The most interesting thing about the documents Chris obtained from Treasury are the bits that are redacted.  For example, a paragraph headed Overview says: “[I]t will raise energy prices and impose annual costs on the order of [rest of sentence is blacked out].”  Perhaps the folks in the FOIA Compliance Office at Treasury didn’t get the January 21st memo from President Obama on increasing transparency in his administration.  The memo says in part: “The Freedom of Information Act should be administered with a clear presumption: In the face of doubt, openness prevails. The Government should not keep information confidential merely because public officials might be embarrassed by disclosure, because errors and failures might be revealed, or because of speculative or abstract fears. Nondisclosure should never be based on an effort to protect the personal interests of Government officials at the expense of those they are supposed to serve.”

MPG Madness

The Obama Administration proposed new rules on Tuesday to increase vehicle fuel mileage by nearly 40% by 2016.  The anti-energy bill passed by the Democratic-controlled Congress and signed into law by Republican President George W. Bush in 2007 required automakers to reach an average of 35 miles per gallon by 2020, but the Obama Administration has moved that target up four years.

The 1227-page rule will be open for public comment for sixty days.  It is supposed to harmonize federal standards with the tougher ones first adopted by California in 2004 and then by a number of other States.  However, officials in California have already talked about adopting more stringent standards in order to force the federal government to follow.

The U. S. Chamber and the National Automobile Dealers Association have filed suit in the D. C. Circuit to overturn the California waiver on the grounds that legally waivers can only be granted to California to address local air pollution problems, whereas global warming is a global problem.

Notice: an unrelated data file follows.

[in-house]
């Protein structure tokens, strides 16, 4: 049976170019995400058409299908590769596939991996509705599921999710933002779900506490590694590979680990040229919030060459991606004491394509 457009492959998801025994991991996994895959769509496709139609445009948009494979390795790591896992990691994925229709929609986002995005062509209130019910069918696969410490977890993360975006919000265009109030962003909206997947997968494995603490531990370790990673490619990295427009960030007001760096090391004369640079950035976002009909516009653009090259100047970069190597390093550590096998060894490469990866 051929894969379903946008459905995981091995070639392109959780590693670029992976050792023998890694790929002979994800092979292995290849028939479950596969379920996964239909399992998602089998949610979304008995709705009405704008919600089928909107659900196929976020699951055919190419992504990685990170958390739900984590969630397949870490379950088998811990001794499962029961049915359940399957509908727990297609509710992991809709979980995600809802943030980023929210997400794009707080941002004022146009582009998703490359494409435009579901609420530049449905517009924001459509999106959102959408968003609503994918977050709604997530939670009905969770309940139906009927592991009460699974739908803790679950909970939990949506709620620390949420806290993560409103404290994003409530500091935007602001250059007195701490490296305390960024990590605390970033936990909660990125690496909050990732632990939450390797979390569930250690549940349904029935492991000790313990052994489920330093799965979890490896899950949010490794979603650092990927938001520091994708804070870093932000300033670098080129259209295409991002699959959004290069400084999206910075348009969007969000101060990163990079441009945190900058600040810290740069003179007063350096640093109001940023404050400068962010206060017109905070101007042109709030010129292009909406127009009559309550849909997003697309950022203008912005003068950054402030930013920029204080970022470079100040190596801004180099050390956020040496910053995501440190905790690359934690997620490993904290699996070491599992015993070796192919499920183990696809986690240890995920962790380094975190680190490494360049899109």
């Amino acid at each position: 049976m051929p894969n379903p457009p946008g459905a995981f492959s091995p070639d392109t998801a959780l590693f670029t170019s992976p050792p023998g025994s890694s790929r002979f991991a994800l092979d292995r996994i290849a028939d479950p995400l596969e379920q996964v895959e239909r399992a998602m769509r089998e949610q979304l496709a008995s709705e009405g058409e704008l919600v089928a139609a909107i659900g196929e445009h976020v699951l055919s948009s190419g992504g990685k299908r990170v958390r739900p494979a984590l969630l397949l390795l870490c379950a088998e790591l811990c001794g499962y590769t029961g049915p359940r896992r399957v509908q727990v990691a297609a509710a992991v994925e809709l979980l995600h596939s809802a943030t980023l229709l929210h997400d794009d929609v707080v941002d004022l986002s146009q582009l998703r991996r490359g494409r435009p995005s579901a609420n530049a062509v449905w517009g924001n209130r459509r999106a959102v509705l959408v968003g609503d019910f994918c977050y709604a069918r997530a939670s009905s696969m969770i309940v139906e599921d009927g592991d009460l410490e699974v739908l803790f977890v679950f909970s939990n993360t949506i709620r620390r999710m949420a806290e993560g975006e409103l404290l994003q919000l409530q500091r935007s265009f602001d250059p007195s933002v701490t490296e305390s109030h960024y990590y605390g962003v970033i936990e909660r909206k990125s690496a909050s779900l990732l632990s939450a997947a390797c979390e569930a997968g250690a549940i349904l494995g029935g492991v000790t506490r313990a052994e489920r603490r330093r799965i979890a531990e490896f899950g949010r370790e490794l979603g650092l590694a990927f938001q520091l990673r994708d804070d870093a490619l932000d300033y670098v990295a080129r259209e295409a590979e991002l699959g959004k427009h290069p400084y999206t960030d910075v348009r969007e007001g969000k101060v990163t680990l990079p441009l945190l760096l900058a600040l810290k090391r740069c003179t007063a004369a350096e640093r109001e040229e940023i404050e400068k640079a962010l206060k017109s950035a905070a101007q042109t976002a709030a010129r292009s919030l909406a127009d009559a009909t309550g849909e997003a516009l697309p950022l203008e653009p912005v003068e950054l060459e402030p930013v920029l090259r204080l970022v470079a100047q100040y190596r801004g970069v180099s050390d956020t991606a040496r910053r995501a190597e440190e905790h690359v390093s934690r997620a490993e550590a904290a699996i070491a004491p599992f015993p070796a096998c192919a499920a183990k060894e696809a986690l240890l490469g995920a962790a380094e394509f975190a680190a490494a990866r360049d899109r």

The new mileage standards apply to cars and light trucks, which category includes SUVs and pickups.  The Administration estimates that it will raise new car prices by an average of $1,100, but save an average of $3,000 in gasoline over the life of the vehicle.  These average estimates may be accurate, but conceal the fact that prices for bigger vehicles are going to have to go up a lot because manufacturers won’t be able to make the 35 mpg standard if they sell very many of them.

Carbon Dioxide, A “Pollutant”

There are more major rules on the way.  It is rumored that the endangerment finding will be finalized by the end of October.  On April 16, EPA Administrator Lisa Jackson announced the finding that greenhouse gas emissions endanger public health and welfare and therefore must be regulated under the Clean Air Act.  More than twenty-thousand public comments were filed, so EPA has been working overtime if they are going to be able to finalize the rule so quickly.

Another rule covering non-highway mobile sources of emissions is reportedly going to follow soon after the car and light truck rule.  That should make construction companies, off-road vehicle users, and snowmobilers happy.